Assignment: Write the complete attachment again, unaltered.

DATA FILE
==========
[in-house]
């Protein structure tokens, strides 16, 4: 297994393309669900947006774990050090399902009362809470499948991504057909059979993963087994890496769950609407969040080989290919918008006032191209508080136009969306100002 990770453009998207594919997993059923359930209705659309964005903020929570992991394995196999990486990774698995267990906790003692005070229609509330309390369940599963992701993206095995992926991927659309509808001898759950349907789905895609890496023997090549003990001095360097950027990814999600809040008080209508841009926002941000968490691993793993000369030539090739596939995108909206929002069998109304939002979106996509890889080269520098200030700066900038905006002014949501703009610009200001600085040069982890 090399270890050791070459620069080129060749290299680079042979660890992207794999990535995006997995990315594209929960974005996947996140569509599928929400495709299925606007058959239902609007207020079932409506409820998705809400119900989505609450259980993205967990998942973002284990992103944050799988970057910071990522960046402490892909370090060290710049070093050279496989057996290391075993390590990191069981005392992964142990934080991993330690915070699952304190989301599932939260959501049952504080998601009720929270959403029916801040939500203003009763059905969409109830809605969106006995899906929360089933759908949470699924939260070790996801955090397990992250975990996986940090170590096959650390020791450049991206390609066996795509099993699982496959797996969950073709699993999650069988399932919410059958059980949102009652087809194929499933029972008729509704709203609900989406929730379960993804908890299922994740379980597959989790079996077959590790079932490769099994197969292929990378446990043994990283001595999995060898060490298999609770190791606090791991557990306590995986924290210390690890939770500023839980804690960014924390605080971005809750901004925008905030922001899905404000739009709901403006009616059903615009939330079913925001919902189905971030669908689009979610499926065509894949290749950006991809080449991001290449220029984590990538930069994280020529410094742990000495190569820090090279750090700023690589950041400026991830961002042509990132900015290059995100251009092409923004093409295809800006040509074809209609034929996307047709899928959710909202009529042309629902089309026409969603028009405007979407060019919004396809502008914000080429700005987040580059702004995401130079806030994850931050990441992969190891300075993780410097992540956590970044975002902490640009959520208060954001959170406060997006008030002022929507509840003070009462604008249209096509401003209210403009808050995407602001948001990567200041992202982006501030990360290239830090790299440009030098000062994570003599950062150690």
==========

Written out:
[in-house]
């Protein structure tokens, strides 16, 4: 297994393309669900947006774990050090399902009362809470499948991504057909059979993963087994890496769950609407969040080989290919918008006032191209508080136009969306100002 990770453009998207594919997993059923359930209705659309964005903020929570992991394995196999990486990774698995267990906790003692005070229609509330309390369940599963992701993206095995992926991927659309509808001898759950349907789905895609890496023997090549003990001095360097950027990814999600809040008080209508841009926002941000968490691993793993000369030539090739596939995108909206929002069998109304939002979106996509890889080269520098200030700066900038905006002014949501703009610009200001600085040069982890 090399270890050791070459620069080129060749290299680079042979660890992207794999990535995006997995990315594209929960974005996947996140569509599928929400495709299925606007058959239902609007207020079932409506409820998705809400119900989505609450259980993205967990998942973002284990992103944050799988970057910071990522960046402490892909370090060290710049070093050279496989057996290391075993390590990191069981005392992964142990934080991993330690915070699952304190989301599932939260959501049952504080998601009720929270959403029916801040939500203003009763059905969409109830809605969106006995899906929360089933759908949470699924939260070790996801955090397990992250975990996986940090170590096959650390020791450049991206390609066996795509099993699982496959797996969950073709699993999650069988399932919410059958059980949102009652087809194929499933029972008729509704709203609900989406929730379960993804908890299922994740379980597959989790079996077959590790079932490769099994197969292929990378446990043994990283001595999995060898060490298999609770190791606090791991557990306590995986924290210390690890939770500023839980804690960014924390605080971005809750901004925008905030922001899905404000739009709901403006009616059903615009939330079913925001919902189905971030669908689009979610499926065509894949290749950006991809080449991001290449220029984590990538930069994280020529410094742990000495190569820090090279750090700023690589950041400026991830961002042509990132900015290059995100251009092409923004093409295809800006040509074809209609034929996307047709899928959710909202009529042309629902089309026409969603028009405007979407060019919004396809502008914000080429700005987040580059702004995401130079806030994850931050990441992969190891300075993780410097992540956590970044975002902490640009959520208060954001959170406060997006008030002022929507509840003070009462604008249209096509401003209210403009808050995407602001948001990567200041992202982006501030990360290239830090790299440009030098000062994570003599950062150690």